NIMH has an annual budget of nearly $1.5 billion, much of which comes from Congress, to conduct research within the United States for cures that will make a difference to the American people. This being said, about 220 grants each year—as of 2006—were international grants and many of them were concerned with HIV. These grants were made partially because the principal investigators were domestic, but working in an international or global context. Perhaps 10 percent of those grants were actually to principal investigators outside the United States. For the most part, that 10 percent was funded outside the United States because there was some special expertise or some special value to the United States in supporting someone in Iceland, South Africa, or China to do the research.
In the context of this meeting, much of NIMH research really looks not so much at violence per se, but at the consequences of violence, which he stated is also true for its international portfolio. NIMH studies posttraumatic stress disorder in Israel, mothers and children following Chernobyl, the effect of HIV infection on mothers and children in South Africa, the influence of torture in Nepal, and the victims of war in Kuwait. He described a second component relevant to how they engage in violence prevention with long-term NIMH funding for projects such as the nurse visitation studies of David Olds for nearly 30 years. He stated that there are now several replications of this nurse visitation intervention in pregnancy and postdelivery that show the efficacy and the cost-effectiveness of reducing violence both of children and to children. The greatest impact of the past and current NIMH work is a focus on self-directed violence. He reiterated the statistic of 54 percent of violent deaths globally being related to suicide. This remains a problem of great and often understated importance in the United States with 30,000 suicides each year, relative to about 18,000 homicides, and of global importance with 800,000 deaths annually. NIMH has projects in Russia, China, and Scandinavia—three of the countries with the highest rates of suicide—examining how suicide can be reduced and how to improve monitoring. In conclusion, he stated that a great deal of the suicide rate in both the United States and the rest of the world is related to mental illness and there is abundant evidence that treating depression, substance abuse, and mental illness reduces the rate of suicide. He also stated that reducing access to weapons is equally important to this goal.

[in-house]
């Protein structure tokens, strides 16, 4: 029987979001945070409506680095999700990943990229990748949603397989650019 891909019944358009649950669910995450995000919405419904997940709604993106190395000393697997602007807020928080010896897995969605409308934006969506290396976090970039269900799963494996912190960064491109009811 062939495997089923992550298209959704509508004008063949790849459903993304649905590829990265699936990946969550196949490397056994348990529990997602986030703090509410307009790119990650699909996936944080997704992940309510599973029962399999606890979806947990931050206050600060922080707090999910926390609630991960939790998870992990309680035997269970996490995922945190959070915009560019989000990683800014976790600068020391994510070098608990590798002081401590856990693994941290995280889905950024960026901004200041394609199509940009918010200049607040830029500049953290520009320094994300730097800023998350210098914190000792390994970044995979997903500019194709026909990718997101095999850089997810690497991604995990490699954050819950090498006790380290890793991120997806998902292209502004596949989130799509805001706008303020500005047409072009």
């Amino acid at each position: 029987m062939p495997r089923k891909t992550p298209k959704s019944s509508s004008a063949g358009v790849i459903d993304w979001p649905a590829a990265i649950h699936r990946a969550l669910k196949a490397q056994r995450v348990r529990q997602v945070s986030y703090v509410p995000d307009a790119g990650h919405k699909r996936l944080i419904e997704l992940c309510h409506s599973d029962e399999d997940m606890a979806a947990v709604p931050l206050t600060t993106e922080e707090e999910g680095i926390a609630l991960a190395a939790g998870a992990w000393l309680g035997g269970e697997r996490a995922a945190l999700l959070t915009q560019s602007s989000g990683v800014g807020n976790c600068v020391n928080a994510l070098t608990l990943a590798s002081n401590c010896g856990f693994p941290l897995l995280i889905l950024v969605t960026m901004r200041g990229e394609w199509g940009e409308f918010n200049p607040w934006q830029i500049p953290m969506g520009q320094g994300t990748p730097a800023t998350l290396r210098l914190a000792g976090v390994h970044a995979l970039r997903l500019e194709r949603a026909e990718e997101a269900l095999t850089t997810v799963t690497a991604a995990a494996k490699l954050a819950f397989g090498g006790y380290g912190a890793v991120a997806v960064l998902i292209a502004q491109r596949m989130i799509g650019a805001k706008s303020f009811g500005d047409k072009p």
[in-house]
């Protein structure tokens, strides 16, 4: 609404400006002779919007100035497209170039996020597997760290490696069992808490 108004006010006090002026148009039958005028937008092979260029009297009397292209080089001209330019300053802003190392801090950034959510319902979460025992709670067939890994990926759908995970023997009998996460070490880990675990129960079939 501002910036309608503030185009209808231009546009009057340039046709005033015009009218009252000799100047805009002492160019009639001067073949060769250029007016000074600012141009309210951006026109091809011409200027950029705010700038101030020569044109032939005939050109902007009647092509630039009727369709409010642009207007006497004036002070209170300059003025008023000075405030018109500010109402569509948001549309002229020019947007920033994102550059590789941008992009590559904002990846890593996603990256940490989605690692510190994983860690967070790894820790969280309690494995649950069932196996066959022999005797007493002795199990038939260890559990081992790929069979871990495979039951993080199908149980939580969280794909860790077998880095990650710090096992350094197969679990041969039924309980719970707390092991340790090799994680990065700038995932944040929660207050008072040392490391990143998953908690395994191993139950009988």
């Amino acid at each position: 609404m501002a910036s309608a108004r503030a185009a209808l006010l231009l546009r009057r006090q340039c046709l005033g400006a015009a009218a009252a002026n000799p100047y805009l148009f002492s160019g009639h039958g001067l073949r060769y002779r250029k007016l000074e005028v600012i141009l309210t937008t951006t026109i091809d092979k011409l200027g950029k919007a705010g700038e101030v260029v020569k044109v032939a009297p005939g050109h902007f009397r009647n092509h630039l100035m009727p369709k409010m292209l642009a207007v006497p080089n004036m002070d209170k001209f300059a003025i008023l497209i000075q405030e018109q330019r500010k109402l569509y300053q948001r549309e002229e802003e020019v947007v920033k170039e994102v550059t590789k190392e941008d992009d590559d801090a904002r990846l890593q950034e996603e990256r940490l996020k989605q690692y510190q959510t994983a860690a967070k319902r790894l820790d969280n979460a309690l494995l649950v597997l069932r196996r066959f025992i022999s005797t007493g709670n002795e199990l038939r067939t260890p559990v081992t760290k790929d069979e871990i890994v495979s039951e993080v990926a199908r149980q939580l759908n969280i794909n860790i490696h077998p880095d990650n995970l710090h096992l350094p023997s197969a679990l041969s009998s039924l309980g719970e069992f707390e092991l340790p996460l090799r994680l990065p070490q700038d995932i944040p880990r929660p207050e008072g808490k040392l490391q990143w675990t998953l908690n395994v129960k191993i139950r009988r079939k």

Kent Hill, of the U.S. Agency for International Development (USAID), stated that the agency considers violence to be a pervasive public health and human rights problem and that, programmatically, USAID has been making efforts to respond to victims’ needs, as well as to prevent violence, since the early 1990s. He identified three important areas of its work: (1) conducting demographic and health surveys, particularly for the issues of female genital cutting and domestic violence to support accurate data collection; (2) providing grants for building global capacity to address violence prevention and